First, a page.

Making Of 'City's Heart'
Before starting the tutorial I'd like to briefly introduce myself. My name is Fabio Barretta Zungrone, and I'm currently working as a matte painter for a video game company. As you might know, this means spending a lot of time tweaking and detailing the shot you're working on. That's exactly why, for my personal pieces, I like to stay a little looser. What I really chase is the mood, the design, and the overall feeling of the environment, without getting too lost in details.
I had the idea of this piece in my mind for a while. I've always been fascinated by those crazy Japanese refineries and, more in general, by the massive scale of high-tech structures in anime like Evangelion or Blame!. Keeping that in mind, I started...
I can't stress enough how important this step is. In the past, I've often jumped into a piece without spending too much time looking for references. The result, most of the time, was a painfully slow painting process. No matter what you think, you probably don't know how that particular object is made, how it reacts to light, what its real color is.
References are useful for details, but they're also important to keep your imagination spinning. One thing to be aware of though: don't limit your research to the subject you have in mind. Obviously, in this case, a good amount of refinery or factory pictures were important, but I also looked for lens flare, fog, blue light, city lights, etc.
One last thing about references: try to look at movie stills. If you see a particular shot in a movie that sparks your interest, grab a still. Fig.01 shows you a selection of reference pictures I used for this project. Google and Flickr are your best friends at this stage.
After the reference gathering it was time for some thumbnails! This was the fun part. Thumbnails shouldn't be too detailed; actually, they shouldn't be detailed at all. Try to limit the size to 2000px and paint them without zooming in too much. Think about this stage as the "big shapes" one. All you really want to define is composition, value structure, colors etc. This is where you want to explore different ideas, angles and perspective. Once on the final piece, you really want to have all these aspects defined.
In this case, I explored different ideas even though almost all of them had the "giant pipes" element. That was definitely something I wanted to use in my final piece (Fig.02 - 03).
Out of all the thumbnails, the third one was the one I liked the most. All I had to do was scale it up (3000px wide) and start painting.
Since my idea was to make a concept and not a final matte painting, I could be a little looser than usual. I browsed through the references I'd collected earlier, looking for shapes that were close to what I imagined this environment to look like. Once I found something, I pasted it in the file and color-corrected it to match my colors. Nothing too advanced here; just curves and painting on top. When I had some basic elements in the scene, I started painting over to fill the rest of the picture (Fig.04).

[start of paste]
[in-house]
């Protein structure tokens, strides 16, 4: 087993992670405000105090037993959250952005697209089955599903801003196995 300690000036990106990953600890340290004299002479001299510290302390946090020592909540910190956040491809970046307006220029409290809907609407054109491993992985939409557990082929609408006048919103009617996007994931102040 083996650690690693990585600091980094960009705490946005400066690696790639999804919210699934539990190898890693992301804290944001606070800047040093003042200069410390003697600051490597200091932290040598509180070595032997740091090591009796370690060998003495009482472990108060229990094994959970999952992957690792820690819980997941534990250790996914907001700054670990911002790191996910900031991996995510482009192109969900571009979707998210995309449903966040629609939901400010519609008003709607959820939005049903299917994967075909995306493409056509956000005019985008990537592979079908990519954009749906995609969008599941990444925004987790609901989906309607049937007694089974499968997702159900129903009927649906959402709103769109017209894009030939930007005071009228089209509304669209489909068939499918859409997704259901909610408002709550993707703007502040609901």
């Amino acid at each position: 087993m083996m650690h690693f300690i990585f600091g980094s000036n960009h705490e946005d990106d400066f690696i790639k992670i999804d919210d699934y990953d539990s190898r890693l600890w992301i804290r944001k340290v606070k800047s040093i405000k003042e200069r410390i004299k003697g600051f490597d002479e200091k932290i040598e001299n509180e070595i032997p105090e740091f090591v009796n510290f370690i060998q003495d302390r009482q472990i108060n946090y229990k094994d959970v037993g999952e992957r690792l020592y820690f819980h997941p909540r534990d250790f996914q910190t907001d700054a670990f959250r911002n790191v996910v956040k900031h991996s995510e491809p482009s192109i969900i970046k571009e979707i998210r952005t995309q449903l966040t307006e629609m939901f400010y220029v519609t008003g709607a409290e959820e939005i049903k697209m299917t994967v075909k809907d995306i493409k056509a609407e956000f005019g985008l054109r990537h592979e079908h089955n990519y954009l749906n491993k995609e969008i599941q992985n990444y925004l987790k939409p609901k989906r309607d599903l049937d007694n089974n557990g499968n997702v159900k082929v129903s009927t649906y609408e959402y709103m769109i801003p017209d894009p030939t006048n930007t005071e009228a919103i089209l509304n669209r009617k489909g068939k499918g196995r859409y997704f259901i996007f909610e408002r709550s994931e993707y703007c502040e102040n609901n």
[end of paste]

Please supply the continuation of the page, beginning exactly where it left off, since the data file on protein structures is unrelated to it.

I admit it; I'm not a "brush guru". I have Jaime Jones' brush palette loaded in my Photoshop, but I usually use just a few of them. This doesn't mean you should do the same. If you look at Jamie's work you will see what the good use of different brushes can do. I prefer using just a couple of them because I always have a hard time browsing through them and finding the right one! Fig.05 shows the main ones I used in this particular picture.
Tubes and Smoke
The painting process in this picture was pretty straightforward. Two elements that required a slightly different approach were the tubes and smoke.
To paint the tubes I used a mixture of paths, layer styles and the Smudge tool (Fig.06).
The smoke was painted with two brushes (one as a painting brush, one as an eraser) and the Smudge tool in certain places (Fig.07).
Here are a few general notes to keep in mind:
Silhouettes: Strong silhouettes make the image readable at a glance. Use them to drive the attention to your focal points. If two elements are too close in value, paint something between them to better define their position in space. Smoke, light or fog is usually a good solution (Fig.08).
Values: Always check your value structure and use it to create the illusion of depth in your environment. To help you with this, put a black and white adjustment layer on top of your painting and turn it on every now and then to check your values. If something doesn't look right, it's probably wrong. Fix it before moving on to anything else. The picture below shows you a value breakdown of the painting (Fig.09).
Try to think about contrast every step of the way. Big vs small, dark vs light, horizontal vs vertical, hard edge vs soft edge, etc. If you have too much of one, add some of the other. This rule applies to brush strokes as well; play with different sizes and directions.
After a couple of days of work, here is the final result (Fig.10).
That's all guys! I hope you found this tutorial informative. If you want to know anything in particular, please don't hesitate to shoot me an email. In conclusion, I'd like to thank James Paick for his advice and critiques. Without his support, this picture wouldn't exist.